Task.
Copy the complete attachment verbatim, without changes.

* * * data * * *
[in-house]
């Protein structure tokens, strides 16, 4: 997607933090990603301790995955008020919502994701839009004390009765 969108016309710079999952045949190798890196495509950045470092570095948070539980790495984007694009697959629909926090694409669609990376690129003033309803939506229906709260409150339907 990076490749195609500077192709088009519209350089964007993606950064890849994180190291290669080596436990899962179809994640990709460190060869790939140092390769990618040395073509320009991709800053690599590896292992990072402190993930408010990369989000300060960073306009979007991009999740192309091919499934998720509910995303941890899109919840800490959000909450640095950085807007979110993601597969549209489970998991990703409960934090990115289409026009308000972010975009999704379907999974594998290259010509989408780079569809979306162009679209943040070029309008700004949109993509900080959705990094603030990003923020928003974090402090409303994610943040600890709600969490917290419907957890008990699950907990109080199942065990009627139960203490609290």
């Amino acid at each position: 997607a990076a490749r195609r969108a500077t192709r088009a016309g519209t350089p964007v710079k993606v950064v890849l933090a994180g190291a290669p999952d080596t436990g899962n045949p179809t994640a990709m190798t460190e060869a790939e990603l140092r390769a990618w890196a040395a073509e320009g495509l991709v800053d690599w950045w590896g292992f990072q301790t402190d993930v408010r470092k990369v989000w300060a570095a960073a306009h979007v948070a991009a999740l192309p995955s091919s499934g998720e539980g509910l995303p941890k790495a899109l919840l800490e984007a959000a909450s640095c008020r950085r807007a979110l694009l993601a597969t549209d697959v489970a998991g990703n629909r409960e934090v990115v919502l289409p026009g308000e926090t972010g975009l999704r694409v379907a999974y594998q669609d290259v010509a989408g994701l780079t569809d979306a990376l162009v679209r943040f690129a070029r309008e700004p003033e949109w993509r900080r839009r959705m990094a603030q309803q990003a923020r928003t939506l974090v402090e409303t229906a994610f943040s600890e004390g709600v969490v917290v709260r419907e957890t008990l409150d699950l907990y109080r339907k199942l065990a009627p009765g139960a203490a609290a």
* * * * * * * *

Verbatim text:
[in-house]
């Protein structure tokens, strides 16, 4: 997607933090990603301790995955008020919502994701839009004390009765 969108016309710079999952045949190798890196495509950045470092570095948070539980790495984007694009697959629909926090694409669609990376690129003033309803939506229906709260409150339907 990076490749195609500077192709088009519209350089964007993606950064890849994180190291290669080596436990899962179809994640990709460190060869790939140092390769990618040395073509320009991709800053690599590896292992990072402190993930408010990369989000300060960073306009979007991009999740192309091919499934998720509910995303941890899109919840800490959000909450640095950085807007979110993601597969549209489970998991990703409960934090990115289409026009308000972010975009999704379907999974594998290259010509989408780079569809979306162009679209943040070029309008700004949109993509900080959705990094603030990003923020928003974090402090409303994610943040600890709600969490917290419907957890008990699950907990109080199942065990009627139960203490609290």
């Amino acid at each position: 997607a990076a490749r195609r969108a500077t192709r088009a016309g519209t350089p964007v710079k993606v950064v890849l933090a994180g190291a290669p999952d080596t436990g899962n045949p179809t994640a990709m190798t460190e060869a790939e990603l140092r390769a990618w890196a040395a073509e320009g495509l991709v800053d690599w950045w590896g292992f990072q301790t402190d993930v408010r470092k990369v989000w300060a570095a960073a306009h979007v948070a991009a999740l192309p995955s091919s499934g998720e539980g509910l995303p941890k790495a899109l919840l800490e984007a959000a909450s640095c008020r950085r807007a979110l694009l993601a597969t549209d697959v489970a998991g990703n629909r409960e934090v990115v919502l289409p026009g308000e926090t972010g975009l999704r694409v379907a999974y594998q669609d290259v010509a989408g994701l780079t569809d979306a990376l162009v679209r943040f690129a070029r309008e700004p003033e949109w993509r900080r839009r959705m990094a603030q309803q990003a923020r928003t939506l974090v402090e409303t229906a994610f943040s600890e004390g709600v969490v917290v709260r419907e957890t008990l409150d699950l907990y109080r339907k199942l065990a009627p009765g139960a203490a609290a």